Insurance, states a current Norwich Union TV commercial, is ‘not about what you want, but what you want to keep’. That has a post-11 September poignancy.
Disaster makes us re-assess priorities and re-examine values we may have taken for granted. A recession makes advertisers reconsider their strategy, reduce risk if possible and, in their communication, buttress fancy with fact, provide reasons for purchase, especially if that purchase may otherwise be seen as marginal.
If the economy nosedives and the advertising industry suffers further damage, then watch out for more fact and less fancy. And should the so-called ‘war’ on terrorism get real well, we may really get back to basics.
Here is a copy line: ‘Solid sustenance to keep you going between meals’. Can you guess the brand? Answer: Maltesers, 13 August 1940. In the same issue of the Daily Express, Mars’ competitor Cadbury’s headlined its Dairy Milk chocolate ad ‘If it’s chocolate it’s FOOD’, and itemised the bar’s contents as ‘all the three food categories which the Ministry of Food are urging us to include in our daily diet’. Rowntree’s cocoa promised to guard against infection, prevent rickets and help you see in the dark.
Hard times call for hard sell. But also creativity, ie the ability to see something in a new way. In the war we were made to see familiar things anew. Aluminium pots and pans would magic into Spitfires. Park railings would become tanks. Bones, glue.
Lord Woolton’s Ministry of Food helped housewives transform the seemingly mundane into tasty and nutritious meals. Rationing and imaginative use of resources ensured that nobody starved.
Britain discovered vegetables. The ministry, enlisting advertising and design professionals, published regular advertisements entitled Food Facts and a recipe book. In its preface Woolton wrote, ‘It is a plain production: a wartime production pure and simple. The ingredients are pure and the methods of preparing them simple.’ The design too was pure and simple – and user-friendly, in Woolton’s words ‘a serviceable weapon’. For housewives were ‘war workers same as everybody else’. Home-grown ingredients, nurtured ideally in your own allotment, reduced the cost, in lives and money, of imports.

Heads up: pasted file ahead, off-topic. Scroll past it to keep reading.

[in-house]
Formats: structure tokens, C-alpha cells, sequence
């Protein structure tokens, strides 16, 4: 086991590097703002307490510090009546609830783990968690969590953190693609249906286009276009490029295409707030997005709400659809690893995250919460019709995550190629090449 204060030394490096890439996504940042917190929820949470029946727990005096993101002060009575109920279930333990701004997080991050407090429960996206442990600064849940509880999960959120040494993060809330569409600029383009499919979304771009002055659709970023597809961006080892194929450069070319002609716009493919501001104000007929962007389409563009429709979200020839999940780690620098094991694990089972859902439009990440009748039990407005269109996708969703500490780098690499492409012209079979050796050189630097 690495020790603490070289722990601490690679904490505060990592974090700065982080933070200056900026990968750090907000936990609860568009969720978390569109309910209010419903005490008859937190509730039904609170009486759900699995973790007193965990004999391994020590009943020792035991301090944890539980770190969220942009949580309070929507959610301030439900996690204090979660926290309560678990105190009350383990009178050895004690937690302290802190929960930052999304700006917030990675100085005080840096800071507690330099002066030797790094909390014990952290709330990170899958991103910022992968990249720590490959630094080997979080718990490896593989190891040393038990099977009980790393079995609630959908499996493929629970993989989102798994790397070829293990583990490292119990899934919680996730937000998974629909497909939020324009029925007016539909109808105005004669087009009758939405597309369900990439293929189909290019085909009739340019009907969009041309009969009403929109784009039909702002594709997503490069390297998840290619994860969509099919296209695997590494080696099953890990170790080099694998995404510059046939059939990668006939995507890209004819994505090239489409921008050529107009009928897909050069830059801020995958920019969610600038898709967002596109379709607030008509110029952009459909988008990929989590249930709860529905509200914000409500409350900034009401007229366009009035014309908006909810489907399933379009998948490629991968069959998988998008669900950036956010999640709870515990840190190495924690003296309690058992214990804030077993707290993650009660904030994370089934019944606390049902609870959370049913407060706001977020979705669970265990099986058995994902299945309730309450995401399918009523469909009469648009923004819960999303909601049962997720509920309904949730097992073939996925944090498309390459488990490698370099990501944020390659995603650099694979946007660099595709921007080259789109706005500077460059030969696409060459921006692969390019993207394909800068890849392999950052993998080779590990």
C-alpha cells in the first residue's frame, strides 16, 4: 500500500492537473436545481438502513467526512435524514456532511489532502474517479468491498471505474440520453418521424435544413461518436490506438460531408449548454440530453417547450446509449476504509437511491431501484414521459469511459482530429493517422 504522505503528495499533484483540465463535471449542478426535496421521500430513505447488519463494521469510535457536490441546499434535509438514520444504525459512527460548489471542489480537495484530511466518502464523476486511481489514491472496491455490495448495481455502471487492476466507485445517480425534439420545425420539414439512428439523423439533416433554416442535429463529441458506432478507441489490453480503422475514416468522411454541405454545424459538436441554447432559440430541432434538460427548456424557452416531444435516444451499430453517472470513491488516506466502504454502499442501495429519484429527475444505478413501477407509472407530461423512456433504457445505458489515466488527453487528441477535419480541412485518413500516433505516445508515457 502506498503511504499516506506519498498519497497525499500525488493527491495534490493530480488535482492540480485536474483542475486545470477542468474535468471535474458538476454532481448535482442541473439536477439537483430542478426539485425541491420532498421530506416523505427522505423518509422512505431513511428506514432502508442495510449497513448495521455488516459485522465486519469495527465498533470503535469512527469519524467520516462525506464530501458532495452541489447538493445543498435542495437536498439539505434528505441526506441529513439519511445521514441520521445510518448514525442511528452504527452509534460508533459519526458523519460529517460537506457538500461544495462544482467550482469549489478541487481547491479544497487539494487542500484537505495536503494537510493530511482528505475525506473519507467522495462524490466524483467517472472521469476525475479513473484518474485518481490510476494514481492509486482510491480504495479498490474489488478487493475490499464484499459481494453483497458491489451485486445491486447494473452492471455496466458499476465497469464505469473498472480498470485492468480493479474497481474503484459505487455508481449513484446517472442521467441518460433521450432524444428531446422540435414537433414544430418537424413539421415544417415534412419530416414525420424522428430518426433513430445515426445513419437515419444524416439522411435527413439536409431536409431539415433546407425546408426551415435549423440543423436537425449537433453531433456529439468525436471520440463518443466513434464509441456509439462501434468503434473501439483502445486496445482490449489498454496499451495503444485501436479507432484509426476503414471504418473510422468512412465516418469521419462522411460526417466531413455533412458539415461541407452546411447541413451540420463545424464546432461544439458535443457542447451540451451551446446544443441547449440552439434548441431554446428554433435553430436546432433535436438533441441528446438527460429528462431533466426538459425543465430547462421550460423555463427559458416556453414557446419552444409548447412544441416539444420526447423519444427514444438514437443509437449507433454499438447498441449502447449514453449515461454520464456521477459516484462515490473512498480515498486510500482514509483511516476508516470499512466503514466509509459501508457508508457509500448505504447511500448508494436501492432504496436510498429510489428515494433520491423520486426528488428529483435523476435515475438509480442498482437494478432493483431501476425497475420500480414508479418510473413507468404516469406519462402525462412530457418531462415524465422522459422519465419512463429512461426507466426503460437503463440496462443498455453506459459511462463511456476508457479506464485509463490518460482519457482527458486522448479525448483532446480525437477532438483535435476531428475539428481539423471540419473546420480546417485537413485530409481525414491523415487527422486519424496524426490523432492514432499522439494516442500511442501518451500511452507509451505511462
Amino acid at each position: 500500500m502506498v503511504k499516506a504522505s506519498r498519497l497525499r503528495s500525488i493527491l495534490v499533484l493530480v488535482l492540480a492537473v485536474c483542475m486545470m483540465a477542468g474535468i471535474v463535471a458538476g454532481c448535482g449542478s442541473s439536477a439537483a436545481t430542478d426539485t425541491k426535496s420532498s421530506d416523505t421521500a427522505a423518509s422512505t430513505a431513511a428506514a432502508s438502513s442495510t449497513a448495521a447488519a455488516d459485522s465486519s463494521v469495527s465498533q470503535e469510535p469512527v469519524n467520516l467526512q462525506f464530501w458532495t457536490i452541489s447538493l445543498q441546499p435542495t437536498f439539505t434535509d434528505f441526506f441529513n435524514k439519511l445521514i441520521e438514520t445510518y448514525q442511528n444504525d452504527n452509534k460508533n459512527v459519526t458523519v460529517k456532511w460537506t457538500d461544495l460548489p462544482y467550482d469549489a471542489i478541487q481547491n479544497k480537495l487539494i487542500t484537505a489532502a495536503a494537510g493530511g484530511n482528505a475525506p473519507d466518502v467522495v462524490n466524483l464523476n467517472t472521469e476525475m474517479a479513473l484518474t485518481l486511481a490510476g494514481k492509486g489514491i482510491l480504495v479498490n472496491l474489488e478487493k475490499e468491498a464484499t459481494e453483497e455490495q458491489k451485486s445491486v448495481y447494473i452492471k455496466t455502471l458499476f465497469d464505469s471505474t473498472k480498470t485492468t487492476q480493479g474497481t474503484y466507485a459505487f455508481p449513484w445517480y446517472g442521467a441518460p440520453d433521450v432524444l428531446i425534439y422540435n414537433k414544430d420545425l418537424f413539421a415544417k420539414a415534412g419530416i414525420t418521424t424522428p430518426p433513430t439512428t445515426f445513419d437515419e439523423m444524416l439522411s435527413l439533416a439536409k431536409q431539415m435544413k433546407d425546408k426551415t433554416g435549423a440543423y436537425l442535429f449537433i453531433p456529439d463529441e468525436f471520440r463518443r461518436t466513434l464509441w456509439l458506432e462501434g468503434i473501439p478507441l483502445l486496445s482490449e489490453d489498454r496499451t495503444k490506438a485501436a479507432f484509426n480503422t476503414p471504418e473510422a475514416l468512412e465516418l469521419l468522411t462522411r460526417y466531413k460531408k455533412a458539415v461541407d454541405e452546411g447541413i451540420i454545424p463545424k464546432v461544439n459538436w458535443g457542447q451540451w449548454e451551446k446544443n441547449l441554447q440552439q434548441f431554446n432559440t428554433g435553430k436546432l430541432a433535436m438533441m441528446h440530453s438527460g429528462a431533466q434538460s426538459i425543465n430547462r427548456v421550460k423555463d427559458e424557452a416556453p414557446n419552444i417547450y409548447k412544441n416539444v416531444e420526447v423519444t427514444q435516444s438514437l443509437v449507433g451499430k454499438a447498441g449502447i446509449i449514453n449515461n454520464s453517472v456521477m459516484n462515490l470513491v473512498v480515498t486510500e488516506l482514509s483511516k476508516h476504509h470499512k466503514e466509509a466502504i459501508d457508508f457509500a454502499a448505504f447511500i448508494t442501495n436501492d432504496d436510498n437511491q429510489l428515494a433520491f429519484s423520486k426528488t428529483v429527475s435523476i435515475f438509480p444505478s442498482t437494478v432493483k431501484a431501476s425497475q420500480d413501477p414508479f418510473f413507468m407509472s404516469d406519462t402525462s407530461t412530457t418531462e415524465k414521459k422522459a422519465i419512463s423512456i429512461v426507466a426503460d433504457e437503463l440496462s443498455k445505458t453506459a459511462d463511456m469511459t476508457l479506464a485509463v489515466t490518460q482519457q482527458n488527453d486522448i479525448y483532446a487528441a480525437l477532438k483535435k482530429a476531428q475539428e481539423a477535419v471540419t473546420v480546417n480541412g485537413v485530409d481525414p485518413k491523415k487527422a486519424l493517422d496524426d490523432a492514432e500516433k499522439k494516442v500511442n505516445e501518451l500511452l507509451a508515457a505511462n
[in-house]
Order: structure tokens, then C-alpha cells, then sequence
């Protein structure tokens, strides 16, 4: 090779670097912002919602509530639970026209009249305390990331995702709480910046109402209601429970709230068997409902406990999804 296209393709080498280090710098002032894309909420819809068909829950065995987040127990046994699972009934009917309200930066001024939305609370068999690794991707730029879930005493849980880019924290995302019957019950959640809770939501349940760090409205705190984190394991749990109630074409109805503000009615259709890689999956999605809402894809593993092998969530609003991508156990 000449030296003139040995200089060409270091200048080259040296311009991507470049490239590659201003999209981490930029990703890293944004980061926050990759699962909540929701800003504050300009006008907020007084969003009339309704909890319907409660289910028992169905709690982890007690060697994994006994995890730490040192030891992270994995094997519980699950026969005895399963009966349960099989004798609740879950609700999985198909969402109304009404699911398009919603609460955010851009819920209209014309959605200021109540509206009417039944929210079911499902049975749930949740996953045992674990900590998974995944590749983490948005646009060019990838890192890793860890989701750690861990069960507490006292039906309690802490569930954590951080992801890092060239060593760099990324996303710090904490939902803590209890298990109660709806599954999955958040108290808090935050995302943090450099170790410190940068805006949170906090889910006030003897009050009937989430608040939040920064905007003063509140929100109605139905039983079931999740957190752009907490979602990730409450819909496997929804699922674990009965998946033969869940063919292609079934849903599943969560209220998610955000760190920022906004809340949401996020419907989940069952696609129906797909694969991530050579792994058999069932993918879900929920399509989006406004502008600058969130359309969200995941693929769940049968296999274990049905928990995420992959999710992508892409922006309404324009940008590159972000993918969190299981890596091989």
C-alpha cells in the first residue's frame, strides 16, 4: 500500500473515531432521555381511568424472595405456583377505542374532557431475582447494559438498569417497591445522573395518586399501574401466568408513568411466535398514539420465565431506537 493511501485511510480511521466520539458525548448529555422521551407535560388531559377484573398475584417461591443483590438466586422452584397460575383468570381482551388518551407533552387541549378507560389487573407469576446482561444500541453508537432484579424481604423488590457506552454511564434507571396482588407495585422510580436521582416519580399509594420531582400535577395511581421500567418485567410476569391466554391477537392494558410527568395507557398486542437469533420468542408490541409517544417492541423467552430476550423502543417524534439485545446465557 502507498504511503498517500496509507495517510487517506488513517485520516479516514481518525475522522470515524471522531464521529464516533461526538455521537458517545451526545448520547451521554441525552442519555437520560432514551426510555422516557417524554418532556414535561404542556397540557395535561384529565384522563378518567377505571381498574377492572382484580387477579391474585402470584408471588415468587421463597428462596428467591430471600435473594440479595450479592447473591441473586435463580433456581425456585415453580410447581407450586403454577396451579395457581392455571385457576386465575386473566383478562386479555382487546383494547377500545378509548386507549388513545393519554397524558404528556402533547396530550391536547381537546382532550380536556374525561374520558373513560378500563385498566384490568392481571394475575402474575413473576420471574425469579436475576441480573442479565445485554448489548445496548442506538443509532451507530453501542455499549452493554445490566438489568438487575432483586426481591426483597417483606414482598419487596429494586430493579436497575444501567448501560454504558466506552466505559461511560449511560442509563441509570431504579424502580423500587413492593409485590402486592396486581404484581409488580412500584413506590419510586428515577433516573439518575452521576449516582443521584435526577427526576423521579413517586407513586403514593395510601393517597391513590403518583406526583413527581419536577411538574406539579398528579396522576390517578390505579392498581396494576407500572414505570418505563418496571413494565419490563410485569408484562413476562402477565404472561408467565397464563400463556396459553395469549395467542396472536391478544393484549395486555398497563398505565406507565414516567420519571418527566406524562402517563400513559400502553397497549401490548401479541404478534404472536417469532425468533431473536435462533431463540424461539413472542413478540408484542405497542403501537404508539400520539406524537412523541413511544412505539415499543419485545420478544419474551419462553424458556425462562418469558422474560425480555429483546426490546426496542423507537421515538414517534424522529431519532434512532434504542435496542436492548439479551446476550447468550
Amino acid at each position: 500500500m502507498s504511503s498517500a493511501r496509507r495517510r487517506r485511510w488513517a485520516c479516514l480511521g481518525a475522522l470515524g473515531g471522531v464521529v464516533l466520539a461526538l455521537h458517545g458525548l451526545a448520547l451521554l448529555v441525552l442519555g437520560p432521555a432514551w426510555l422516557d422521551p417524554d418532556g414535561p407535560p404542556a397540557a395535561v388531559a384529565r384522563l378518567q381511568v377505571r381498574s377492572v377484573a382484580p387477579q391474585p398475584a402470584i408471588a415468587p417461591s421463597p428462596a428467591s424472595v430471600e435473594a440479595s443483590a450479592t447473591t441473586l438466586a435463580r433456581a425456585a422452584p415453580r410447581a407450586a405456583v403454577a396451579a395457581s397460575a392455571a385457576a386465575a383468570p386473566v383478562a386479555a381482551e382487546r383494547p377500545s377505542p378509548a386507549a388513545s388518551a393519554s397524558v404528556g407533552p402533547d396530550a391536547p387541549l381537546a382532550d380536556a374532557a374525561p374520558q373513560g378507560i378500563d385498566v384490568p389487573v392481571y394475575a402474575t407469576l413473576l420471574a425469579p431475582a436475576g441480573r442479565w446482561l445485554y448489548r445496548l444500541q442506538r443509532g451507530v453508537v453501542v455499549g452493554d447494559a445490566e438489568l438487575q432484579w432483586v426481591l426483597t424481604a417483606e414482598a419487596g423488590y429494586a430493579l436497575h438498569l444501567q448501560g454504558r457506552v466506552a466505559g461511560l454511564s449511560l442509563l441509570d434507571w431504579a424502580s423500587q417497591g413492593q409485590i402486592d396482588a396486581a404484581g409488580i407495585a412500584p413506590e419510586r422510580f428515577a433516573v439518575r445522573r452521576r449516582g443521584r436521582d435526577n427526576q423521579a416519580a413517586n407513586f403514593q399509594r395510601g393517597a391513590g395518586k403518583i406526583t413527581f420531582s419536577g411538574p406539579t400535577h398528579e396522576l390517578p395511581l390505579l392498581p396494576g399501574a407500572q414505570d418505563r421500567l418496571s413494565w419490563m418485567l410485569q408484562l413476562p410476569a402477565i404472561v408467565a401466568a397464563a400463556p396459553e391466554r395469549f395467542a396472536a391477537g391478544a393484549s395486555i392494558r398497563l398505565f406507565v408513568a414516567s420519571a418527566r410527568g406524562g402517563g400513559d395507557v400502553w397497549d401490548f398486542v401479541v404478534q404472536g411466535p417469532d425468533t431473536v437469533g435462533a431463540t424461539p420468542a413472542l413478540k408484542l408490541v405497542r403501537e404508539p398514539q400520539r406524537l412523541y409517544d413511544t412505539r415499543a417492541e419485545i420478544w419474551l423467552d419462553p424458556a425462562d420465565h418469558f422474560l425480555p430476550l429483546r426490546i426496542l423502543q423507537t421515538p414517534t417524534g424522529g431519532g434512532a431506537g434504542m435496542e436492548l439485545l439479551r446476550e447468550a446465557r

Food Facts number 109 promoted the Health Meal of cheese, milk, bread and shredded raw vegetables. It was ‘ship-saving, fuel-saving and easy to prepare’. This echoed the Ministry of Information’s poster Spades Save Ships in which the official war artist Abram Games fused the image of a spade with that of the prow of a merchant ship. (There might be an opportunity to study Games’ contribution to the war effort next year at a comprehensive retrospective at the Design Museum.)
Games defined the poster artist’s task as ‘Maximum meaning. Minimum means’. It could apply equally to the housewife’s task. It was a time for re-appraisal, for concentrating on essentials. ‘For wartime zest – simple and natural food is best’ announced McVita wheat crispbread. The day that ad appeared,15 July 1940, The Daily Telegraph’s main headline indicated that wartime zest would be much needed: ‘Mr Churchill and invasion. Ready, undismayed, to meet it’.
Backs to the wall – and back to basics. Function determining form. The ration book, as far as I know, never won a design award, but study its cover and admire its efficient layout of key details plus a space for change of address. There were 60 million changes of address during World War ll.
The cover, as the contents, worked. There was nothing extraneous. Just like Utility furniture, introduced in 1941. The same choice, the same price for everyone. The Utility scheme defined the style for the 1940s and 1950s and, as Catherine McDermott points out, ‘for the social revolution of the 1960s, it proved a powerful force against which to rebel’.
The Utility scheme began with clothing. The range was restricted, the design was simple, the price low and the quality guaranteed. Trouser turn-ups were prohibited. Mr Dalton, president of the Board of Trade, claimed it saved millions of square feet of cloth. But we learned to live without them. Maybe it was an improvement, going without. Tea began to taste better without sugar and did pencils really need a coating of paint? Unpainted Utility pencils held sway till deregulation in 1950.
Today they’re much more professional – at least to those of us who appreciate the basics.